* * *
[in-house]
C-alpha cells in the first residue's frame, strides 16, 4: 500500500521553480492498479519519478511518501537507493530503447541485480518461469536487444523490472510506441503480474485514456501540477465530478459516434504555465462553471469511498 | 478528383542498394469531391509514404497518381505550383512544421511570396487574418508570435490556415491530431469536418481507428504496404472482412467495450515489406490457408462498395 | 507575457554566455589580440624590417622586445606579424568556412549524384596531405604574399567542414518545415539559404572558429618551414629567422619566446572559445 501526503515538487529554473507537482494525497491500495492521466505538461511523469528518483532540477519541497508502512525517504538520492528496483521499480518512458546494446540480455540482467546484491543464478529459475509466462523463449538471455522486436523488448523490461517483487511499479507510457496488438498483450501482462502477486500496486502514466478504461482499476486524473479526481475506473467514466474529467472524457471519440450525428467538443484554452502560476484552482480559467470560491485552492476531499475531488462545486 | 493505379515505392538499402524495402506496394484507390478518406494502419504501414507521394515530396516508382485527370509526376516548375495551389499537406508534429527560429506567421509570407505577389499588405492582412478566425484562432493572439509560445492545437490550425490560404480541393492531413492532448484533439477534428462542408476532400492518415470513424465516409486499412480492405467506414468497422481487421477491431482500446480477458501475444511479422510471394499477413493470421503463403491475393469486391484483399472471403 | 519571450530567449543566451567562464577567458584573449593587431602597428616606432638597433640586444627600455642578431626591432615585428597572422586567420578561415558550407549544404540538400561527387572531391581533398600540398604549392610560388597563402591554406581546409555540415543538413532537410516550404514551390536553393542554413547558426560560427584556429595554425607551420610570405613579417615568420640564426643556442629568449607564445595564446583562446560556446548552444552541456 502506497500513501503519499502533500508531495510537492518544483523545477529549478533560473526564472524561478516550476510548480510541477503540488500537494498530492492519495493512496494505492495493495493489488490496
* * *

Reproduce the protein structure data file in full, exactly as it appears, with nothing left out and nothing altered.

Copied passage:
[in-house]
C-alpha cells in the first residue's frame, strides 16, 4: 500500500521553480492498479519519478511518501537507493530503447541485480518461469536487444523490472510506441503480474485514456501540477465530478459516434504555465462553471469511498 | 478528383542498394469531391509514404497518381505550383512544421511570396487574418508570435490556415491530431469536418481507428504496404472482412467495450515489406490457408462498395 | 507575457554566455589580440624590417622586445606579424568556412549524384596531405604574399567542414518545415539559404572558429618551414629567422619566446572559445 501526503515538487529554473507537482494525497491500495492521466505538461511523469528518483532540477519541497508502512525517504538520492528496483521499480518512458546494446540480455540482467546484491543464478529459475509466462523463449538471455522486436523488448523490461517483487511499479507510457496488438498483450501482462502477486500496486502514466478504461482499476486524473479526481475506473467514466474529467472524457471519440450525428467538443484554452502560476484552482480559467470560491485552492476531499475531488462545486 | 493505379515505392538499402524495402506496394484507390478518406494502419504501414507521394515530396516508382485527370509526376516548375495551389499537406508534429527560429506567421509570407505577389499588405492582412478566425484562432493572439509560445492545437490550425490560404480541393492531413492532448484533439477534428462542408476532400492518415470513424465516409486499412480492405467506414468497422481487421477491431482500446480477458501475444511479422510471394499477413493470421503463403491475393469486391484483399472471403 | 519571450530567449543566451567562464577567458584573449593587431602597428616606432638597433640586444627600455642578431626591432615585428597572422586567420578561415558550407549544404540538400561527387572531391581533398600540398604549392610560388597563402591554406581546409555540415543538413532537410516550404514551390536553393542554413547558426560560427584556429595554425607551420610570405613579417615568420640564426643556442629568449607564445595564446583562446560556446548552444552541456 502506497500513501503519499502533500508531495510537492518544483523545477529549478533560473526564472524561478516550476510548480510541477503540488500537494498530492492519495493512496494505492495493495493489488490496